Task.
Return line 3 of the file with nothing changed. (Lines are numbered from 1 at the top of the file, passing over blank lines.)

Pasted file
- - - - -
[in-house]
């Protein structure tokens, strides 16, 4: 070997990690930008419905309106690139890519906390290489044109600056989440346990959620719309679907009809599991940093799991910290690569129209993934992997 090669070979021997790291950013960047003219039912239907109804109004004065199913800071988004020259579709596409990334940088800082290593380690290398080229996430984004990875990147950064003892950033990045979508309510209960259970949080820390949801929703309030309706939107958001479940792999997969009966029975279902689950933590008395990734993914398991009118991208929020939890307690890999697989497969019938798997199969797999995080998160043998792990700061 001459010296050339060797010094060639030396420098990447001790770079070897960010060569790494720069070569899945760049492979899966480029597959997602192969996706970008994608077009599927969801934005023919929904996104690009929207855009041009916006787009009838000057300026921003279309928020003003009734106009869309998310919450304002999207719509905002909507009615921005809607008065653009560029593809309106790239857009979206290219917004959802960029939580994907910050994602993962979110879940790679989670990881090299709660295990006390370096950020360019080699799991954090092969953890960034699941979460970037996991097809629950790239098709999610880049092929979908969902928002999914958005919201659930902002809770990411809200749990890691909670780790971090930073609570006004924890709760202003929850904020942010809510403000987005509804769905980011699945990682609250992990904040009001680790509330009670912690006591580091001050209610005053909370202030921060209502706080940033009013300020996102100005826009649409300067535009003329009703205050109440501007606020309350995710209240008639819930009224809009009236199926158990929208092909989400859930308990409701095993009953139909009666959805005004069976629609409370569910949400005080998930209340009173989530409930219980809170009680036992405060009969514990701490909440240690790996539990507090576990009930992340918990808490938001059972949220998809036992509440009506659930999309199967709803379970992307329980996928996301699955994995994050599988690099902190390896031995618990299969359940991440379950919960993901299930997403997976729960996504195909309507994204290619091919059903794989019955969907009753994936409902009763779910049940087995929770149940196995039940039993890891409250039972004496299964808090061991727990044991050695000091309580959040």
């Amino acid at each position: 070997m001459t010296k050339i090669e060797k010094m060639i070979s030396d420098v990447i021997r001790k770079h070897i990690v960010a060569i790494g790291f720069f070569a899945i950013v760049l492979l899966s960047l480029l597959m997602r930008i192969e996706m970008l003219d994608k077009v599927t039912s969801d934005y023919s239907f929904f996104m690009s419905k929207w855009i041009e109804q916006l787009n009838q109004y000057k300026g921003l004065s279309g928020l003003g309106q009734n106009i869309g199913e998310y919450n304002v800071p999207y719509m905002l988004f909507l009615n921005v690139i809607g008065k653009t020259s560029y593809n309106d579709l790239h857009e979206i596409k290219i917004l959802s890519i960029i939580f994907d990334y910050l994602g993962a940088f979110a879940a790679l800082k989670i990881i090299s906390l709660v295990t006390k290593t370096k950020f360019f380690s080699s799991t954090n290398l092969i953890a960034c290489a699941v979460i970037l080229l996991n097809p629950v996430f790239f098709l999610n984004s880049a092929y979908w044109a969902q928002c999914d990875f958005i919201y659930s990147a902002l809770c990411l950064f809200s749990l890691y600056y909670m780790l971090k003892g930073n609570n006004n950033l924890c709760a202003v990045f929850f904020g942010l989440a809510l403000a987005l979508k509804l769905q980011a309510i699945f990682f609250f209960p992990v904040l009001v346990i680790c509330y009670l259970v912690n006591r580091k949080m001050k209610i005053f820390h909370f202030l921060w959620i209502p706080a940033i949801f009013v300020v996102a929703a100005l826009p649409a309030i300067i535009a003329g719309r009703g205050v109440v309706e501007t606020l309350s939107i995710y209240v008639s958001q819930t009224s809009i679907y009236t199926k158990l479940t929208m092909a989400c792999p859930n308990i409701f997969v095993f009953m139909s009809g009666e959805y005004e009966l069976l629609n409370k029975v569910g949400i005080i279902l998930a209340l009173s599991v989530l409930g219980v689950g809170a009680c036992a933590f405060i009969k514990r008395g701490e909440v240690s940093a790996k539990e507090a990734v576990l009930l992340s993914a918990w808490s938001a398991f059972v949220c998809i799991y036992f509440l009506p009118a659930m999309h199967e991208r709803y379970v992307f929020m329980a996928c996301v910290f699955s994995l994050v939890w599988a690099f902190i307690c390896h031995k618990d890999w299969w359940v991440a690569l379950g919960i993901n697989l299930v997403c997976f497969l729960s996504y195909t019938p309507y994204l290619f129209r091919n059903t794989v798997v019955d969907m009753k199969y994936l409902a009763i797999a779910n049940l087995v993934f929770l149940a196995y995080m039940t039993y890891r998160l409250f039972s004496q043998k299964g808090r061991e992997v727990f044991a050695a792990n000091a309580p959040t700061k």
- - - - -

């Amino acid at each position: 070997m001459t010296k050339i090669e060797k010094m060639i070979s030396d420098v990447i021997r001790k770079h070897i990690v960010a060569i790494g790291f720069f070569a899945i950013v760049l492979l899966s960047l480029l597959m997602r930008i192969e996706m970008l003219d994608k077009v599927t039912s969801d934005y023919s239907f929904f996104m690009s419905k929207w855009i041009e109804q916006l787009n009838q109004y000057k300026g921003l004065s279309g928020l003003g309106q009734n106009i869309g199913e998310y919450n304002v800071p999207y719509m905002l988004f909507l009615n921005v690139i809607g008065k653009t020259s560029y593809n309106d579709l790239h857009e979206i596409k290219i917004l959802s890519i960029i939580f994907d990334y910050l994602g993962a940088f979110a879940a790679l800082k989670i990881i090299s906390l709660v295990t006390k290593t370096k950020f360019f380690s080699s799991t954090n290398l092969i953890a960034c290489a699941v979460i970037l080229l996991n097809p629950v996430f790239f098709l999610n984004s880049a092929y979908w044109a969902q928002c999914d990875f958005i919201y659930s990147a902002l809770c990411l950064f809200s749990l890691y600056y909670m780790l971090k003892g930073n609570n006004n950033l924890c709760a202003v990045f929850f904020g942010l989440a809510l403000a987005l979508k509804l769905q980011a309510i699945f990682f609250f209960p992990v904040l009001v346990i680790c509330y009670l259970v912690n006591r580091k949080m001050k209610i005053f820390h909370f202030l921060w959620i209502p706080a940033i949801f009013v300020v996102a929703a100005l826009p649409a309030i300067i535009a003329g719309r009703g205050v109440v309706e501007t606020l309350s939107i995710y209240v008639s958001q819930t009224s809009i679907y009236t199926k158990l479940t929208m092909a989400c792999p859930n308990i409701f997969v095993f009953m139909s009809g009666e959805y005004e009966l069976l629609n409370k029975v569910g949400i005080i279902l998930a209340l009173s599991v989530l409930g219980v689950g809170a009680c036992a933590f405060i009969k514990r008395g701490e909440v240690s940093a790996k539990e507090a990734v576990l009930l992340s993914a918990w808490s938001a398991f059972v949220c998809i799991y036992f509440l009506p009118a659930m999309h199967e991208r709803y379970v992307f929020m329980a996928c996301v910290f699955s994995l994050v939890w599988a690099f902190i307690c390896h031995k618990d890999w299969w359940v991440a690569l379950g919960i993901n697989l299930v997403c997976f497969l729960s996504y195909t019938p309507y994204l290619f129209r091919n059903t794989v798997v019955d969907m009753k199969y994936l409902a009763i797999a779910n049940l087995v993934f929770l149940a196995y995080m039940t039993y890891r998160l409250f039972s004496q043998k299964g808090r061991e992997v727990f044991a050695a792990n000091a309580p959040t700061k």